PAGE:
• A written consent will be obtained from you after the pros and cons of the surgery have been explained.

Procedure for Septal Perforation Repair

Septal perforation repair is a reconstructive surgical procedure. The objective of this nasal surgery is to close the perforation and restore the normal structure and function of the nasal septum. Septal perforation repair surgery is usually performed as a day procedure under a general anesthetic. The procedure takes 1 to 3 hours, and you typically go home the same day. There are two ways to repair a nasal septal perforation - the closed approach or the open approach. Some surgeons utilize a closed approach technique, which means they go in through the opening in your nostrils to access the treatment area. While others utilize an open approach which requires a small, well-hidden incision underneath your nose. Your surgeon will choose the one based on where the hole is and how big it is, as well as their skills and experience. Typically, your surgeon will take a local flap of tissue from your nose, or even your mouth, to cover the perforation. The flap is then secured in place with sutures, and sometimes supported with additional tissue or materials, such as bone or cartilage grafts or tissue from other parts of your body. You will likely have nasal packs/splints in your nose for a specific period to protect the repair and promote healing.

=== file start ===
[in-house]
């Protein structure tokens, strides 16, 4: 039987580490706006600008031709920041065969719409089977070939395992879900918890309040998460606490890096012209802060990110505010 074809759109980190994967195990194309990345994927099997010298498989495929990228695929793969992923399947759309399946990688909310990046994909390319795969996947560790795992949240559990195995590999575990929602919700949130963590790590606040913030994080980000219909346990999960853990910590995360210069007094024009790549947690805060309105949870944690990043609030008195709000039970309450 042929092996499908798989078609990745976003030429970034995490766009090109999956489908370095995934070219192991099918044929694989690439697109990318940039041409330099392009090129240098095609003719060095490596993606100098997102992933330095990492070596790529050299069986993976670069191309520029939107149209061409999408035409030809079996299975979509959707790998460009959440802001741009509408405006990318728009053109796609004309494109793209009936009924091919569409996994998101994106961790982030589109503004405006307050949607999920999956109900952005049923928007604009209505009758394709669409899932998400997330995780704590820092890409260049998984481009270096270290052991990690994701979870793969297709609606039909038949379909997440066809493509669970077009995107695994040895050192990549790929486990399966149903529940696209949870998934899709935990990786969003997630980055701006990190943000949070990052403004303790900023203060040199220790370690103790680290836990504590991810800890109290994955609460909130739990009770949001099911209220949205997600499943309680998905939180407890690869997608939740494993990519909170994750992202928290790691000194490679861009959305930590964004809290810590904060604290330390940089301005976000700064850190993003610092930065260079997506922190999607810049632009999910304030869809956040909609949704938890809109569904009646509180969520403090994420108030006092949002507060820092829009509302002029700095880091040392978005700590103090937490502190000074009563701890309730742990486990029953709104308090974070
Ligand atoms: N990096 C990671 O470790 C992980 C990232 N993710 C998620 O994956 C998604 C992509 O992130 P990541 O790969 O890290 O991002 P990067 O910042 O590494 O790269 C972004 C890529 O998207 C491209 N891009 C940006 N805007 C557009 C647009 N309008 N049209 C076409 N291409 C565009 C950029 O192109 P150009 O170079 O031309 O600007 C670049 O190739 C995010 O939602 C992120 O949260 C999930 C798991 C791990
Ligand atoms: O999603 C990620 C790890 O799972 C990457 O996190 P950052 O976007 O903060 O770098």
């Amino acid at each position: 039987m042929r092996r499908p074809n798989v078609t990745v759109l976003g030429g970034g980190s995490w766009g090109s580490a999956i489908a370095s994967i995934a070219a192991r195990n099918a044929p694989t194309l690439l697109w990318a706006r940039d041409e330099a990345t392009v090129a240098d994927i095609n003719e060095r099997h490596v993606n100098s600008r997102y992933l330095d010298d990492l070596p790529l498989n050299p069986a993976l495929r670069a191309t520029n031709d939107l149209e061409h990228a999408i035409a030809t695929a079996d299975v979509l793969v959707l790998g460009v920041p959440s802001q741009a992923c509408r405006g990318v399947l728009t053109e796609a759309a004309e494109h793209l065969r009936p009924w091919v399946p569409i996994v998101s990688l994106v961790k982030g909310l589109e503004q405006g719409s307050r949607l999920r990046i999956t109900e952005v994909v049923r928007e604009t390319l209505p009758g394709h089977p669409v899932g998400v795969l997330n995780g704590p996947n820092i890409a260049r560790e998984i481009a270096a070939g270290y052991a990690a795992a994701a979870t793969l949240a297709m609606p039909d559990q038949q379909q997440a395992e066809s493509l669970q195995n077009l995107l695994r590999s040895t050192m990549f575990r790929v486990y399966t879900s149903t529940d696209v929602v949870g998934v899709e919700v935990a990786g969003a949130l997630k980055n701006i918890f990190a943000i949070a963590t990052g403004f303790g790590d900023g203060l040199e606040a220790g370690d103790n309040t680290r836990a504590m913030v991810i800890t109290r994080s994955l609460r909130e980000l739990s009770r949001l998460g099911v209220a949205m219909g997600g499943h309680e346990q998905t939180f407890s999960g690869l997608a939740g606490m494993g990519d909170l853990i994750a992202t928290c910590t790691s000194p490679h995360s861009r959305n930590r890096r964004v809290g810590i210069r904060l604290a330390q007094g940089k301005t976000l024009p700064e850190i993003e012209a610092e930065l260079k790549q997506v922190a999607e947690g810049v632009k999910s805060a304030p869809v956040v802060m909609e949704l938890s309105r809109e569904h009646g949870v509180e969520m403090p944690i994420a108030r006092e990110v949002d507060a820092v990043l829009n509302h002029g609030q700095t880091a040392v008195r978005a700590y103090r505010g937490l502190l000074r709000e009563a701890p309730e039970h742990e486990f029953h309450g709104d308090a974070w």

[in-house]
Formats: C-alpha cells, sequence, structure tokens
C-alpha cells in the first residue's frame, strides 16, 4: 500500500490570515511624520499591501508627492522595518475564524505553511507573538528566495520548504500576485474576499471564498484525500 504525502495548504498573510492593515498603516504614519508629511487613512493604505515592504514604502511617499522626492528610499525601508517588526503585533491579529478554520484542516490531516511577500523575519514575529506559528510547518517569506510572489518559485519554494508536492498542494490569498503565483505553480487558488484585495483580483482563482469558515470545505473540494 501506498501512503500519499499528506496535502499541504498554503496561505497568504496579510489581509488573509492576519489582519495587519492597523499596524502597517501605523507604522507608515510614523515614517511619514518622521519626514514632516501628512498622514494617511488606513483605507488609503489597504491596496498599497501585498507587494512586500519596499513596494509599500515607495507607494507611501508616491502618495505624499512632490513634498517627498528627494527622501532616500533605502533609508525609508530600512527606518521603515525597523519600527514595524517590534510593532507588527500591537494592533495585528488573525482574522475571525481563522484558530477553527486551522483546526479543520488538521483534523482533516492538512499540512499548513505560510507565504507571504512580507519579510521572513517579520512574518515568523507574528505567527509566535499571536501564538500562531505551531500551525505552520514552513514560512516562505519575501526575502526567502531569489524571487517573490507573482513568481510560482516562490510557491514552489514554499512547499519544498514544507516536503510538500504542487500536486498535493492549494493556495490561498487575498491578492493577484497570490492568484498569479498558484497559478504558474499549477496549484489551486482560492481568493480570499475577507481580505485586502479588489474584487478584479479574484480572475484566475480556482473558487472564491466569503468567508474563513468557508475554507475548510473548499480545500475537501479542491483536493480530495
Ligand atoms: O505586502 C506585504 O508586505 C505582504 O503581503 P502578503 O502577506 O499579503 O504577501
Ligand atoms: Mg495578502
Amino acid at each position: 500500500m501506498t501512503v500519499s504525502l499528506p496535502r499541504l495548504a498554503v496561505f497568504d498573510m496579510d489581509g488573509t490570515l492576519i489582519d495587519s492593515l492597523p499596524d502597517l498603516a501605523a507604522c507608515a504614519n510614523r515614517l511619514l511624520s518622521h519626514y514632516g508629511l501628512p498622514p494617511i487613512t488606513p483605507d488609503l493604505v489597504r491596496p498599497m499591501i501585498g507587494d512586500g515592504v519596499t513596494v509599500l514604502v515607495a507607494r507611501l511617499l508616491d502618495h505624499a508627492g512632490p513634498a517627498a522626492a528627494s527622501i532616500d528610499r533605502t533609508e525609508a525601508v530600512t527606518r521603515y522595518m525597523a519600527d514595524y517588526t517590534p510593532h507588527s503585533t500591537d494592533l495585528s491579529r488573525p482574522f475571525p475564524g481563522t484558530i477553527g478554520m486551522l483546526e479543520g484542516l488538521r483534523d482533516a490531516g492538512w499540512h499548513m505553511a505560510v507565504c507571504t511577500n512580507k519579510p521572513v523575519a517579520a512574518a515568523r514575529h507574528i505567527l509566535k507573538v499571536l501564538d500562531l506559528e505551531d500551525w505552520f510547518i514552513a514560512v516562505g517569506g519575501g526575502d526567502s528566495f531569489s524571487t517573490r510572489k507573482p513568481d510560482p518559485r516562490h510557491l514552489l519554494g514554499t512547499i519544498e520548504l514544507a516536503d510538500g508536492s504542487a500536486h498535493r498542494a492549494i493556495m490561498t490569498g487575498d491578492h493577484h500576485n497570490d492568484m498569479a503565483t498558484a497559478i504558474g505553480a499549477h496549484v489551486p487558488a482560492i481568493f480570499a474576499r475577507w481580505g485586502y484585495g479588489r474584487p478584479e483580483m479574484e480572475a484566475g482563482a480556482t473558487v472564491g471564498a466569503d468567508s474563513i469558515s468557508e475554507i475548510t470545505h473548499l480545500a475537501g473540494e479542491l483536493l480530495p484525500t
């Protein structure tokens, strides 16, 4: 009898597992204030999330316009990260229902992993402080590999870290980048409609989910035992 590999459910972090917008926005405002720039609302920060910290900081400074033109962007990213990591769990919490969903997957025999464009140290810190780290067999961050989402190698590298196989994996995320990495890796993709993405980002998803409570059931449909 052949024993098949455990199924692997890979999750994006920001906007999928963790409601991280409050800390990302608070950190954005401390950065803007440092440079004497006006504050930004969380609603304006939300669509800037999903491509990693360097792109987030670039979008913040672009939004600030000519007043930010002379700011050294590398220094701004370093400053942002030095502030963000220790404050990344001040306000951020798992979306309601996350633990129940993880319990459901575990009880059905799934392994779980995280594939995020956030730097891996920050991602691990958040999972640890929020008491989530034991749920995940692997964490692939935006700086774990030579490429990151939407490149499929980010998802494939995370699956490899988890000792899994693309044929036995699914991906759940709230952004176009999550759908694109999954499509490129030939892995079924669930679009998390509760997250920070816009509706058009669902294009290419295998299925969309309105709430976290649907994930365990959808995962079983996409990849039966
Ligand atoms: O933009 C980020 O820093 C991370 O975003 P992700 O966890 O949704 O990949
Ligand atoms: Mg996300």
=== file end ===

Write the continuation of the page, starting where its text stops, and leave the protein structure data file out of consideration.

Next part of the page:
A septal button is a less often used technique where a prosthetic is used to fill the hole in the septum.  This method is NOT used because I have a success rate of repair of almost 100%. 

Postoperative Care and Recovery

In general, postoperative care instructions and recovery after septal perforation repair will involve the following steps:

  • You will be transferred to the recovery area where your nurse will closely observe you for any allergic/anesthetic reactions and monitor your vital signs.
  • You may experience pain, inflammation, and discomfort in the operated area. Medications are prescribed as needed to manage these, along with antibiotics to address the risk of surgery-related infection.
  • Sinus irrigations are usually recommended several times a day during your recovery. Your doctor will give you instructions on how to perform them.
  • Avoid blowing or picking your nose, strenuous exercise, lifting anything heavy, and bending forward for a few days. If you do sneeze, make sure to sneeze with your mouth open.
  • Your nose should be healed in a couple of weeks after the nasal pack or splint has been removed.
  • Keep your follow-up visits as recommended to ensure a positive surgical outcome.

Risks and Complications

Septal perforation repair is a safe procedure; however, as with any surgery, some risks and complications may occur, such as:

  • Infection
  • Bleeding
  • Poor wound healing and scarring
  • Airway obstruction
  • Nasal discharge/crusting
  • Pain and swelling
  • Redness on the outside of your nose
  • Allergic/anesthetic reactions
  • Recurrent or persistent nasal perforation
  • Need for secondary and revision surgeries